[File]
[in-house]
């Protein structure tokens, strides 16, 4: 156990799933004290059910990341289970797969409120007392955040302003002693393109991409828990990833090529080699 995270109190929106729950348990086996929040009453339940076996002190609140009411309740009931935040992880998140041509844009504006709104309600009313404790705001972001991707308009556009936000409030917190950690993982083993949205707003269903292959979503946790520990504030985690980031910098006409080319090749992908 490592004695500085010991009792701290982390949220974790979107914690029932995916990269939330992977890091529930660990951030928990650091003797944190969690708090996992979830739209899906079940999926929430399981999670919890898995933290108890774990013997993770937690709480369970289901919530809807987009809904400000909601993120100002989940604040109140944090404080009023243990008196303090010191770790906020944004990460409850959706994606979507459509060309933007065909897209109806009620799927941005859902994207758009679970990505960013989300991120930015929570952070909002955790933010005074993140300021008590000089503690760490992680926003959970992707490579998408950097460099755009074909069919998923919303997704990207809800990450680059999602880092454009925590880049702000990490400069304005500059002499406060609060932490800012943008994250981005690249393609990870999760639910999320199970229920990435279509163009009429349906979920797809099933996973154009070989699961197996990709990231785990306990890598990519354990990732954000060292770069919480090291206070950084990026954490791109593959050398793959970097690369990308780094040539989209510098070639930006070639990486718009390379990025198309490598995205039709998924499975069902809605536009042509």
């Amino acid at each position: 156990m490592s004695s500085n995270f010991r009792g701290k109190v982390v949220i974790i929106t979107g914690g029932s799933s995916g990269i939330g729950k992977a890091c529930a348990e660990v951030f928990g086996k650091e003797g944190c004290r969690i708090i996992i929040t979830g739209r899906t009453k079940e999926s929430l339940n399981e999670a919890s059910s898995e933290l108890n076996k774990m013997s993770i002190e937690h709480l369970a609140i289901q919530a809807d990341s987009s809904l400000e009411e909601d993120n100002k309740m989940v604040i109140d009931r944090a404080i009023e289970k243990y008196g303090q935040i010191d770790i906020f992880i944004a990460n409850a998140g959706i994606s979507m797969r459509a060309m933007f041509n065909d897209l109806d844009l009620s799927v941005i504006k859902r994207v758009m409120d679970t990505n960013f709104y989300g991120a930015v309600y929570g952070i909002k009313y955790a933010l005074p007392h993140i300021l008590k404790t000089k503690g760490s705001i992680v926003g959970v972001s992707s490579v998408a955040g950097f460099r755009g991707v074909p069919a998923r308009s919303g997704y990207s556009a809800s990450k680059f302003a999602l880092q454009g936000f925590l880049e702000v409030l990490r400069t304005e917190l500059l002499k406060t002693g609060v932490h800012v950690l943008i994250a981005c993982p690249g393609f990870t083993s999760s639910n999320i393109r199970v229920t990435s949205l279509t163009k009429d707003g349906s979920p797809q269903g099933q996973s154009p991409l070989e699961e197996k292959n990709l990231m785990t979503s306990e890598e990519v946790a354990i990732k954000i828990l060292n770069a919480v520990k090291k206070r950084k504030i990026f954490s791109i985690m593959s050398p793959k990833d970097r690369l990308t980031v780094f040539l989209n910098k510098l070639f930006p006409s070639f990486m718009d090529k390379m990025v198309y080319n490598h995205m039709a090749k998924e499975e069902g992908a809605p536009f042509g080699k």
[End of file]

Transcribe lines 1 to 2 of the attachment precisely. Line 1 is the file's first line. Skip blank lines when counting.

[in-house]
């Protein structure tokens, strides 16, 4: 156990799933004290059910990341289970797969409120007392955040302003002693393109991409828990990833090529080699 995270109190929106729950348990086996929040009453339940076996002190609140009411309740009931935040992880998140041509844009504006709104309600009313404790705001972001991707308009556009936000409030917190950690993982083993949205707003269903292959979503946790520990504030985690980031910098006409080319090749992908 490592004695500085010991009792701290982390949220974790979107914690029932995916990269939330992977890091529930660990951030928990650091003797944190969690708090996992979830739209899906079940999926929430399981999670919890898995933290108890774990013997993770937690709480369970289901919530809807987009809904400000909601993120100002989940604040109140944090404080009023243990008196303090010191770790906020944004990460409850959706994606979507459509060309933007065909897209109806009620799927941005859902994207758009679970990505960013989300991120930015929570952070909002955790933010005074993140300021008590000089503690760490992680926003959970992707490579998408950097460099755009074909069919998923919303997704990207809800990450680059999602880092454009925590880049702000990490400069304005500059002499406060609060932490800012943008994250981005690249393609990870999760639910999320199970229920990435279509163009009429349906979920797809099933996973154009070989699961197996990709990231785990306990890598990519354990990732954000060292770069919480090291206070950084990026954490791109593959050398793959970097690369990308780094040539989209510098070639930006070639990486718009390379990025198309490598995205039709998924499975069902809605536009042509």